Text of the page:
Virtual Servers

The idea of virtual servers (or virtual hosts) was first introduced in web servers such as Apache. FreeRADIUS is the first RADIUS server to implement this functionality.

This functionality is different from running a RADIUS server inside of a virtual machine such as Xen or VMware. It does not offer the same protection as a virtual machine, but it is often much easier to configure and maintain.

Background

RADIUS servers have traditionally had one configuration, and one global policy that was applied to all incoming requests. That global policy was usually configured to select one or more sub-policies (e.g. per-client or per-user). The process of creating and maintaining those policies has often been difficult.

The largest problem in creating and maintaining these policies was in ensuring that changes to one sub-policy did not affect another independent sub-policy. As the number of users, devices, and policies increases, the effort required to debug these policies becomes significant. Virtual servers simplify this process considerably.

In FreeRADIUS 2.0, virtual servers can be configured independently for each of server IP address, client IP address, home server pool, and inner TLS tunnel.

IP based

The server can listen on multiple IP addresses, and each IP address can have it's own independent policy for incoming packets. For example, the following configuration enables the server to listen on two IP addresses, and to apply independent policies to packets received on each IP address.

listen {
	ipaddr = 192.0.2.1
	port = 1812
	type = auth
	virtual_server = one
}

listen {
	ipaddr = 192.0.2.2
	port = 1812
	type = auth
	virtual_server = two
}

server one {
	...
}

server two {
	...
}

When packets are received on the IP address 192.0.2.1, they will be processed through the server one virtual server. When packets are received on the IP address 192.0.2.2, they will be processed through the server two virtual server.

The contents of the server one and server two sections are authorize, authenticate, etc. sections used to process packets in version 1.x.

Client based

The server identifies RADIUS clients by IP address, and each client can have it's own independent policy based on client source IP address. For example, the following configuration enables the server to have two clients, and to apply independent policies to packets received from each IP address.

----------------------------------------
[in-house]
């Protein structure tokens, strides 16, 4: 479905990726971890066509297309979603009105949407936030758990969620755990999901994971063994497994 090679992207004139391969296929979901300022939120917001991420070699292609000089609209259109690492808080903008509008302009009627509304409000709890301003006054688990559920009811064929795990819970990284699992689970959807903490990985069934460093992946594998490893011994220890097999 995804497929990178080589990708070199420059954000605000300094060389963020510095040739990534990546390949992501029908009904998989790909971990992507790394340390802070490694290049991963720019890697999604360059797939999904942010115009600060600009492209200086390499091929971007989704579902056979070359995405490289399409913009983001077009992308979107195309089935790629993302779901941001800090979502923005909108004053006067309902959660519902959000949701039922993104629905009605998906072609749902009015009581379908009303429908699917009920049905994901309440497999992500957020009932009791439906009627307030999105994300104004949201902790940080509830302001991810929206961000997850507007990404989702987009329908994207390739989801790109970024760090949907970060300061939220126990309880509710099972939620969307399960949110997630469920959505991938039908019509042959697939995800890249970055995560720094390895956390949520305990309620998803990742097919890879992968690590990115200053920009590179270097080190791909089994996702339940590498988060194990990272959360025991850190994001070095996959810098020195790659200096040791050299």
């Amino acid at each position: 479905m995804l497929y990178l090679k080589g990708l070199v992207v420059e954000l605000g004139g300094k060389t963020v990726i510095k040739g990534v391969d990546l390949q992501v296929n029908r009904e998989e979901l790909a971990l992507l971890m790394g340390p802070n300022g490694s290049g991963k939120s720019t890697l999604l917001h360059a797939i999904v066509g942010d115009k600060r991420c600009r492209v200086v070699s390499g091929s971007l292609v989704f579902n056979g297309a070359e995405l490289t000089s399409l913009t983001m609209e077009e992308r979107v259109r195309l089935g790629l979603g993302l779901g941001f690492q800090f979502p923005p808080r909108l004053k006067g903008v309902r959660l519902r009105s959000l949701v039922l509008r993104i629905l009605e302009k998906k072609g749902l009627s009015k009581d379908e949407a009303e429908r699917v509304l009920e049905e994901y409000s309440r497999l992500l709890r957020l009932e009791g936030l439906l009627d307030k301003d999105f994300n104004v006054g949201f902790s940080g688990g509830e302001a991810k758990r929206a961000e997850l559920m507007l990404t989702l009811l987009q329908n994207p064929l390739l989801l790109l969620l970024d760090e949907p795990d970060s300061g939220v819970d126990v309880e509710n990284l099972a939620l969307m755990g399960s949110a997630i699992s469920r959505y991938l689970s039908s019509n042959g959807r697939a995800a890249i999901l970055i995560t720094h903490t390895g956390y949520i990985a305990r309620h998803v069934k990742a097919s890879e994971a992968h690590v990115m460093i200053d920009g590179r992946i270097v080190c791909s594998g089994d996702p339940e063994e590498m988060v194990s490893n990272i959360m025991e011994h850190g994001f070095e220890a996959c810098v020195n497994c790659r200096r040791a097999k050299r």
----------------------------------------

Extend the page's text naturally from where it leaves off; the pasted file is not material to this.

listen {
	ipaddr = 192.0.2.3
	port = 1812
	type = auth
	# no server section is defined here
	clients = disambiguate
}

clients disambiguate {
	client one {
		ipaddr = 192.0.2.4
		secret = testing123
		virtual_server = one
	}

	client two {
		ipaddr = 192.0.2.5
		secret = testing567
		virtual_server = two
	}
}
...
# server one as above
# server two as above

When packets are received on the IP address 192.0.2.3, they will be processed through the server one virtual server if they are received from client one. When packets are received on the same IP address (192.0.2.3), they will be processed through the server two virtual server if they are received from client two.

Both IP based and client based servers can be used at the same time, so long as there is only one way to map an incoming request to a virtual server. If the same request can map to multiple virtual servers, FreeRADIUS will return an error, and will refuse to start.

Home Server Pool based

The server identifies RADIUS home servers by server pools for fail-over and redundancy. Each home server pool can have it's own independent policy based on where the packet is being proxied. For example, the following configuration enables the server to have two home server pools, and to apply independent policies to packets that are proxied to home servers in each pool.

	...
	home_server_pool one {
		type = fail-over
		home_server = 192.0.2.10
		home_server = 192.0.2.11
		home_server = 192.0.2.12
		virtual_server = proxy-pool-one
	}
	home_server_pool two {
		type = fail-over
		home_server = 192.0.2.13
		home_server = 192.0.2.14
		home_server = 192.0.2.15
		virtual_server = proxy-pool-two
	}
	...
}
...
server proxy-pool-one {
	pre-proxy {
		...
	}
	post-proxy {
		...
	}
}
server proxy-pool-two {
	pre-proxy {
		...
	}
	post-proxy {
		...
	}
}

When requests are sent to one of the home servers listed in the pool, they will be processed through the server proxy-pool-one, or the server proxy-pool-two virtual server.

TLS Tunnels

The EAP tunneled methods present an authentication request to FreeRADIUS inside of the TLS tunnel. The eap module can map these tunneled requests to a virtual server. This mapping enables completely independent policies for each of the outer and inner tunneled sessions. This configuration was not possible in earlier versions of FreeRADIUS.

modules {
	...
	eap {
		ttls {
			...
			virtual_server = inner-tunnel
		}
		peap {
			...
			virtual_server = inner-tunnel
		}
	}
	...
}
...
server inner-tunnel {
	...
}

When requests are received inside of a TTLS or PEAP tunnel, they will be processed through the server inner-tunnel virtual server.

More examples

For more examples, see the raddb/sites-enabled/ directory that is included in the server distribution.